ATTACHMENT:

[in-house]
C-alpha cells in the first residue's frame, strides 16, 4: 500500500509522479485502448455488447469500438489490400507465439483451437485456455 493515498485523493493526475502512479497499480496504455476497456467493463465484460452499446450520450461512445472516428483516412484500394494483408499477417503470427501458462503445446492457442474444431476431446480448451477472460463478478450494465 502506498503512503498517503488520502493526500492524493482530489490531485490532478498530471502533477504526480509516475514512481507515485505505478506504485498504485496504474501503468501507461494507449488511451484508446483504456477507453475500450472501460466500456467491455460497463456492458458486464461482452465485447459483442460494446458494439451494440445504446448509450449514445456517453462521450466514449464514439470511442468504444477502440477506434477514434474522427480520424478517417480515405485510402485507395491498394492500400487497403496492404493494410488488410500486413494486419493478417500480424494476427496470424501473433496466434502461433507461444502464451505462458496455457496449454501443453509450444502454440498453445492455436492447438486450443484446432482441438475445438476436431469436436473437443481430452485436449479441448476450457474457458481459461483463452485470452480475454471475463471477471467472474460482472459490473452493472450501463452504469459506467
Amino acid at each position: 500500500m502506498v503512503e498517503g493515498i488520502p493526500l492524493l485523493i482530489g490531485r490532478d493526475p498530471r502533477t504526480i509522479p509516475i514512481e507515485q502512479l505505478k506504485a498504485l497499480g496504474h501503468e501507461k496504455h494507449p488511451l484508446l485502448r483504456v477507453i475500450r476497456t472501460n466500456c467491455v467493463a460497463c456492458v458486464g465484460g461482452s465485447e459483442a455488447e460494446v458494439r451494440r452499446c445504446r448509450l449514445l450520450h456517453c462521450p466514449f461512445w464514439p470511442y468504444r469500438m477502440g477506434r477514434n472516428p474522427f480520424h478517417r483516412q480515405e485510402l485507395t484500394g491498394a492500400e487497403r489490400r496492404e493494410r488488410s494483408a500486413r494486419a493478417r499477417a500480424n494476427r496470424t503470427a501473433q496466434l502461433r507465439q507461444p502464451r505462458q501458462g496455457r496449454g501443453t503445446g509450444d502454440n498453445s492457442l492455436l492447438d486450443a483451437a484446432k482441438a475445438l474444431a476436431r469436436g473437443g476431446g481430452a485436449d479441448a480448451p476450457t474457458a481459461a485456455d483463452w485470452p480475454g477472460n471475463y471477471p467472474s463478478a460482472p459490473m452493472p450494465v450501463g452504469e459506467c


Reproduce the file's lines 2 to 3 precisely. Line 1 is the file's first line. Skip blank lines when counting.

C-alpha cells in the first residue's frame, strides 16, 4: 500500500509522479485502448455488447469500438489490400507465439483451437485456455 493515498485523493493526475502512479497499480496504455476497456467493463465484460452499446450520450461512445472516428483516412484500394494483408499477417503470427501458462503445446492457442474444431476431446480448451477472460463478478450494465 502506498503512503498517503488520502493526500492524493482530489490531485490532478498530471502533477504526480509516475514512481507515485505505478506504485498504485496504474501503468501507461494507449488511451484508446483504456477507453475500450472501460466500456467491455460497463456492458458486464461482452465485447459483442460494446458494439451494440445504446448509450449514445456517453462521450466514449464514439470511442468504444477502440477506434477514434474522427480520424478517417480515405485510402485507395491498394492500400487497403496492404493494410488488410500486413494486419493478417500480424494476427496470424501473433496466434502461433507461444502464451505462458496455457496449454501443453509450444502454440498453445492455436492447438486450443484446432482441438475445438476436431469436436473437443481430452485436449479441448476450457474457458481459461483463452485470452480475454471475463471477471467472474460482472459490473452493472450501463452504469459506467
Amino acid at each position: 500500500m502506498v503512503e498517503g493515498i488520502p493526500l492524493l485523493i482530489g490531485r490532478d493526475p498530471r502533477t504526480i509522479p509516475i514512481e507515485q502512479l505505478k506504485a498504485l497499480g496504474h501503468e501507461k496504455h494507449p488511451l484508446l485502448r483504456v477507453i475500450r476497456t472501460n466500456c467491455v467493463a460497463c456492458v458486464g465484460g461482452s465485447e459483442a455488447e460494446v458494439r451494440r452499446c445504446r448509450l449514445l450520450h456517453c462521450p466514449f461512445w464514439p470511442y468504444r469500438m477502440g477506434r477514434n472516428p474522427f480520424h478517417r483516412q480515405e485510402l485507395t484500394g491498394a492500400e487497403r489490400r496492404e493494410r488488410s494483408a500486413r494486419a493478417r499477417a500480424n494476427r496470424t503470427a501473433q496466434l502461433r507465439q507461444p502464451r505462458q501458462g496455457r496449454g501443453t503445446g509450444d502454440n498453445s492457442l492455436l492447438d486450443a483451437a484446432k482441438a475445438l474444431a476436431r469436436g473437443g476431446g481430452a485436449d479441448a480448451p476450457t474457458a481459461a485456455d483463452w485470452p480475454g477472460n471475463y471477471p467472474s463478478a460482472p459490473m452493472p450494465v450501463g452504469e459506467c